Baosteel seeks smaller Aquila bridge loan

Baosteel downwardly revises size of bridge loan as it moves closer to buying Aquila, with a nod from Australia's Foreign Investment and Review Board on Thursday.

Chinese state-owned Baosteel has revised its request for proposals for a one-year bridge loan to fund its acquisition of Australia-listed Aquila Resources.

According to one source familiar with the matter, the steel maker initially asked banks to submit proposals for a A$600 million-equivalent US dollar-denominated loan but later cut that to A$300 million-equivalent as it was unsure whether banks would be willing to extend the bigger amount.

The revised proposals are due at the end of this week.

Baosteel, together with Australia’s bulk rail freight operator Aurizon, have jointly bid for all the shares of iron ore and coal-focused Aquila Resources, valuing the company at about A$1.4 billion.

The bid represents a rare hostile bid from a Chinese company and is also China's biggest push into Australian iron ore after Citic Pacific's $10 billion Sino Iron project, which has been bogged down by cost overruns and delays and is widely considered a failure.

Boasteel and Aurizon went straight to Aquila shareholders with the offer, without the blessing of Aquila's executive chairman Tony Poli, who has a 29% stake in Aquila. Baosteel is the second-largest shareholder in Aquila with a 19.8% stake.

Aquila’s shares have risen 42% from the pre-offer price since the bid was announced on May 5. They closed Thursday at A$3.52, above the A$3.40 offer price, amid speculation that the bidders might yet sweeten the bid further.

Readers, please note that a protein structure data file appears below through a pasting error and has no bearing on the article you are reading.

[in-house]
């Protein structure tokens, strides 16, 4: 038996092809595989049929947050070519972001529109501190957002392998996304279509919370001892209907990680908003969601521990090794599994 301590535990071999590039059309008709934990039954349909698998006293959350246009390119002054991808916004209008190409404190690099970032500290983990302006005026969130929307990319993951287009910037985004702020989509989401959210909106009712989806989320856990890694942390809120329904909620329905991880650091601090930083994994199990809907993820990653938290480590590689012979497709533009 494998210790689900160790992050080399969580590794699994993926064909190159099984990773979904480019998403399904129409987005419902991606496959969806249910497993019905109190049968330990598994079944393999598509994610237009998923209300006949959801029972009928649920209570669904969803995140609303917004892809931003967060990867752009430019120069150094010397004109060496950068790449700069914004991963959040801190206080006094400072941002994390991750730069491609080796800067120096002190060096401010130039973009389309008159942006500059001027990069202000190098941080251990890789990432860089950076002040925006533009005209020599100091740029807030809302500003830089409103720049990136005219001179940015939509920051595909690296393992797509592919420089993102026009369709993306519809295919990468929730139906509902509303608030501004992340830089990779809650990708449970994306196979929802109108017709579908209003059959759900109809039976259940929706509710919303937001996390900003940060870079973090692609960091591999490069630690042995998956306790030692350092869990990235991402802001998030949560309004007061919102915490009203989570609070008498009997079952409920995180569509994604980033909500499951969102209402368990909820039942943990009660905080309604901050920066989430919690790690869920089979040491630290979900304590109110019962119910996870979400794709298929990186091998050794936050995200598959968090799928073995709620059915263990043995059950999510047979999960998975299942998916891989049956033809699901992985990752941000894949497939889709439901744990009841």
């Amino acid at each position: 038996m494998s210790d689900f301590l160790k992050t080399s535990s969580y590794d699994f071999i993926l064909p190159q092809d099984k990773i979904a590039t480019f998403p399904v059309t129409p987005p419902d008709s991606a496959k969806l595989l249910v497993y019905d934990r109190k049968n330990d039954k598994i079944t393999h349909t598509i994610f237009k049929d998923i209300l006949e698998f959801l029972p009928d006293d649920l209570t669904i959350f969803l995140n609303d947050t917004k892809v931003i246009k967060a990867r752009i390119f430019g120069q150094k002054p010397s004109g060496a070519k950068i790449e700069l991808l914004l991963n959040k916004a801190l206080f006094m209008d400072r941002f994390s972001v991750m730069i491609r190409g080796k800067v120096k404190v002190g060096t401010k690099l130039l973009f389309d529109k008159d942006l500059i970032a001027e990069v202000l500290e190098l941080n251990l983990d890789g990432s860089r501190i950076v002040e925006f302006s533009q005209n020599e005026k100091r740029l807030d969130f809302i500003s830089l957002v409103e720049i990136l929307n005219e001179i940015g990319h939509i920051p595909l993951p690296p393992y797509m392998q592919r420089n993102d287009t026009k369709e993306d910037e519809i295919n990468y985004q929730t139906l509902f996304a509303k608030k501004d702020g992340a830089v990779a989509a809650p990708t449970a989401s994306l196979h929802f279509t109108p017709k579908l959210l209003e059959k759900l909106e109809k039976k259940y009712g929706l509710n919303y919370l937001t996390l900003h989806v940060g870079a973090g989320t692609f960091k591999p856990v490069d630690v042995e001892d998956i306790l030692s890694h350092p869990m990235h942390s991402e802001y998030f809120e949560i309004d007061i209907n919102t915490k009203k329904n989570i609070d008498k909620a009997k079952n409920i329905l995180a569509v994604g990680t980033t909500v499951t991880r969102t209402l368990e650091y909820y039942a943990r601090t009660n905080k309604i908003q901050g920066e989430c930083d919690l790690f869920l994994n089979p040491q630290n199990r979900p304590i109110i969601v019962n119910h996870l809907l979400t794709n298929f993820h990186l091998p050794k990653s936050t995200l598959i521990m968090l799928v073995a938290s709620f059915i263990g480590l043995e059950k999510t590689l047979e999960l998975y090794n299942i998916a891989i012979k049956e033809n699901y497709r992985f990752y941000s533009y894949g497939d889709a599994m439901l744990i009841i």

Bao Of Steel?

However, Baosteel has shown no indication it will do so. Aquila's independent board sub-committee is due to make a formal recommendation on the offer, which is conditional upon Baosteel and Aquila receiving 50% acceptances.

The bidders drew one step nearer with a nod from Australia's regulators on Thursday. In an ASX filing, the bidders said they have received letters from Australia's Foreign Investment Review Board, "advising that there is no objection to the acquisition of Aquila." 

Aquila is developing two major Australian projects -- it has 50% stakes in the West Pilbara iron ore project and the Eagle Downs hard coking coal project, a coal mine in the Bowen Basin in Central Queensland.

The greenfield projects require substantial capital expenditure requirements and, as mining companies globally undergo restructuring, few aside from the deep-pocketed Chinese are seen to have the funds needed to develop such projects. A Moody's report on May 7 said it expects Aquila's capital expenditure needs to total A$8 billion over the next three to four years.

Baosteel said in early May that the cash offer will be fully funded from the bidders' cash reserves and debt facilities. Baosteel also said that upon completion of the deal it would own up to 85% of Aquila, with Aurizon owning the rest.

Since Baosteel already has a near-20% stake, that would mean it acquiring a further stake worth about A$910 million.

Despite the recent revision in its bridge loan request, financing is not seen as a problem for the state-backed company.

"The acquisition cost is low when compared with Baosteel's sizeable cash and liquid financial investments," Jiming Zou, an analyst at Moody's, wrote in the credit rating firm's report. He added, nonetheless, that the transaction would expose Baosteel to significant execution risks.

Deutsche Bank is advising Baosteel on its bid. Goldman Sachs is advising Aquila. UBS and Satori are advising Aurizon.

China's offshore acquisition spree has continued to fuel lending activity. Cofco, which earlier this year said it is buying 51% of grain trader Nidera and Noble Agri, has already tapped lenders, as has Fosun, which was in the market with a €500 million bridge loan to acquire the insurance arm of Portugal’s Caixa Geral de Depósitos

However, onshore lending to Chinese miners has been more selective now compared with five years ago. "Five years ago we saw Chinese mining companies coming out and throwing money around," said one resources banker. "We don’t see that [now]. It’s hard to get that kind of leverage in China today."

¬ Haymarket Media Limited. All rights reserved.

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